As Carol mentioned above, the issue is not simply the differences between “men” and “women” as occupants of different categories of personhood but the cultural assumption that such differences exist and that they should be a reason to establish and maintain immutable categories for those differences – e.g., men=alphas, women=betas – the violation of which categories is somehow at least questionable, if not punishable by society. The Apostle Paul’s point in 1 Cor. 12 is that all God’s children have been given a variety of gifts according to the will of the Spirit. Thus, any human attempt to claim that the Spirit has chosen to give only men the “gift of leadership” and women the “gift of nurturing” is a human construct that seeks to bind the work of the Spirit in the world for the benefit of those who establish such strict categories and try to enforce them through claiming some biblical authority to do so – as men have for millennia now. We need to learn that, if “nurturing males,” for example, are considered an anomaly and against the norm, that it is we who have defined the norm or acquiesced to its existence, and not that the norm is divinely ordained. What is divinely ordained is that each person – male or female or otherwise – be given both the freedom and the encouragement of the Christian community to use whatever gifts the Spirit has bestowed on them to build up the body of Christ. Any agenda other than that is a human creation and is likely to have elements of the demonic underneath it with a goal to thwart God’s purposes and to create dissension in the body of Christ.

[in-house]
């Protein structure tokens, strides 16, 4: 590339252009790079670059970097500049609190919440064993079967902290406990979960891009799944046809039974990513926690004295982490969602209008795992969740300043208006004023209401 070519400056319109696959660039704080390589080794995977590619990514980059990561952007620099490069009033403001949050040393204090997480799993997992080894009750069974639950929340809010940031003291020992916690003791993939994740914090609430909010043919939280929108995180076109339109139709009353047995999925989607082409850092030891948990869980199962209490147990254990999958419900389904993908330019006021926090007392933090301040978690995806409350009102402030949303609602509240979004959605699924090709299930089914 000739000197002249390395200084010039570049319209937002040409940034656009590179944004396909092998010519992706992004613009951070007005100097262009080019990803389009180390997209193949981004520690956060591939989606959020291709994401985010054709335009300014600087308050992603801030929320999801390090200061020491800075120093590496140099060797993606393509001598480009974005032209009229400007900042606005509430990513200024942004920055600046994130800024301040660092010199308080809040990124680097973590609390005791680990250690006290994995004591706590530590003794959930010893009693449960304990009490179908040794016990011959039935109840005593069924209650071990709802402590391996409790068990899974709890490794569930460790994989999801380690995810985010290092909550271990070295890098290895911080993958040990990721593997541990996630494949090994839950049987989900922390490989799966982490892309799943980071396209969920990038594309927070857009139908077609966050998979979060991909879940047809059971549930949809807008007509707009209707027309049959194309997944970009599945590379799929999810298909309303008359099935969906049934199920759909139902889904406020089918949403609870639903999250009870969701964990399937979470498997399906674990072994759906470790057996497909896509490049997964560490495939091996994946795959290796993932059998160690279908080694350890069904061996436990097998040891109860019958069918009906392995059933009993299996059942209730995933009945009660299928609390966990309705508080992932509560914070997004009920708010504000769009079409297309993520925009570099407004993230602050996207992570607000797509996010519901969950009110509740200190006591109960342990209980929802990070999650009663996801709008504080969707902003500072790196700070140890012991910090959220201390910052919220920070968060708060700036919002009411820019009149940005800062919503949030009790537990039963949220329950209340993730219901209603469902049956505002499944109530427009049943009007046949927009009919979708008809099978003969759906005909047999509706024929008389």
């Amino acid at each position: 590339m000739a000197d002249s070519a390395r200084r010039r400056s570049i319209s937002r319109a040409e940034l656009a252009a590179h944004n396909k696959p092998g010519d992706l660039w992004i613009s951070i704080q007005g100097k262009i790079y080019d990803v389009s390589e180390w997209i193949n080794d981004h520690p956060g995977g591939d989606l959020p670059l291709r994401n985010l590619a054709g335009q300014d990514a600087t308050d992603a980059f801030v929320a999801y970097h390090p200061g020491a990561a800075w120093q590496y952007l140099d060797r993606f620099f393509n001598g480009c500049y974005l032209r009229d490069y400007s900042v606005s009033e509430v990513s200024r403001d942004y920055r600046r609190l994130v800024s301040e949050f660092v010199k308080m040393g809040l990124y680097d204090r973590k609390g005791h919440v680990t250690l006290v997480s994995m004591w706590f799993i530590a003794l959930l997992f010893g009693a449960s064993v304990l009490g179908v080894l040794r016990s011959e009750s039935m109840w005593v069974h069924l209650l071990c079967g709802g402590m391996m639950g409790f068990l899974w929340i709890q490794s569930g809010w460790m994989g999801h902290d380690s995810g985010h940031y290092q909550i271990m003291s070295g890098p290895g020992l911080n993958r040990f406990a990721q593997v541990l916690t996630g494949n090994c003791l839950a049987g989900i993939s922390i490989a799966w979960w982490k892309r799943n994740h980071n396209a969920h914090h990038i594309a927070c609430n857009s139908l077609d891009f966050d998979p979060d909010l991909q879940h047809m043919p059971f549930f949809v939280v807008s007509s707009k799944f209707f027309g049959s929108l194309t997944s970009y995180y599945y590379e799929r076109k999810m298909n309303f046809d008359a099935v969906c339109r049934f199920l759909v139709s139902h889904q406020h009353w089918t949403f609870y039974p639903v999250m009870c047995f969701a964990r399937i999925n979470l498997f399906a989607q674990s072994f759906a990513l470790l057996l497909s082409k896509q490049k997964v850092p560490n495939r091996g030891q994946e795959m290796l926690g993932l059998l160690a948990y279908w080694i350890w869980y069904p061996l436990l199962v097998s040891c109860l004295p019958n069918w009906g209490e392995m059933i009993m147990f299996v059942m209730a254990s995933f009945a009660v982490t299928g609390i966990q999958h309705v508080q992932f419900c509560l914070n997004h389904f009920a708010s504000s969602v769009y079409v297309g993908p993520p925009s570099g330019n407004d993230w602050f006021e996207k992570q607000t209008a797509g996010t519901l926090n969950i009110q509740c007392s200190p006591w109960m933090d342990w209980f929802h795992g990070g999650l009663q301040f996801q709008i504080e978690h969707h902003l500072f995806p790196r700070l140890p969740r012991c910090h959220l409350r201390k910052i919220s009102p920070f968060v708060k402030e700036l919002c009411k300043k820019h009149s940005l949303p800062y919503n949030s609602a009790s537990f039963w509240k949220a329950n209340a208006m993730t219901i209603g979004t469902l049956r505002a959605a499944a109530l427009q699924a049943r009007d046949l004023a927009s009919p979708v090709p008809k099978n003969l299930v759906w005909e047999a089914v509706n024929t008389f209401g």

• Doug Asbury